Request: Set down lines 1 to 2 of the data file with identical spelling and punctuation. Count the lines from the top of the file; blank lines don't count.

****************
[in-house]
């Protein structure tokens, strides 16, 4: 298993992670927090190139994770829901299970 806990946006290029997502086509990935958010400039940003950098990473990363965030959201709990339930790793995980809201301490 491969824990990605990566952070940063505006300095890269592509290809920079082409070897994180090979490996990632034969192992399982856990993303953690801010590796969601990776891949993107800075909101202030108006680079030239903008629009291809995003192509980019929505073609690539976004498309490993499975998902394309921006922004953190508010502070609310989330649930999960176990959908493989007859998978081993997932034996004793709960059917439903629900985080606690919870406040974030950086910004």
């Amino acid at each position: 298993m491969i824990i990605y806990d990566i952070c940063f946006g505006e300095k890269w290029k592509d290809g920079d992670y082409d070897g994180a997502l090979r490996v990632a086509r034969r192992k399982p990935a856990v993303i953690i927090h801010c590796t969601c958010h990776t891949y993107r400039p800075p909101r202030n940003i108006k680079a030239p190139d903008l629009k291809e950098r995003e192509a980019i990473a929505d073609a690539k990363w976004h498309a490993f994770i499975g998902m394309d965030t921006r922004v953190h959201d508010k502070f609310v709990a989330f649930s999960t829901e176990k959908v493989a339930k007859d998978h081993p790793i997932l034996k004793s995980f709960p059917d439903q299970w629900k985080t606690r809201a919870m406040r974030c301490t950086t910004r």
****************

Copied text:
[in-house]
């Protein structure tokens, strides 16, 4: 298993992670927090190139994770829901299970 806990946006290029997502086509990935958010400039940003950098990473990363965030959201709990339930790793995980809201301490 491969824990990605990566952070940063505006300095890269592509290809920079082409070897994180090979490996990632034969192992399982856990993303953690801010590796969601990776891949993107800075909101202030108006680079030239903008629009291809995003192509980019929505073609690539976004498309490993499975998902394309921006922004953190508010502070609310989330649930999960176990959908493989007859998978081993997932034996004793709960059917439903629900985080606690919870406040974030950086910004």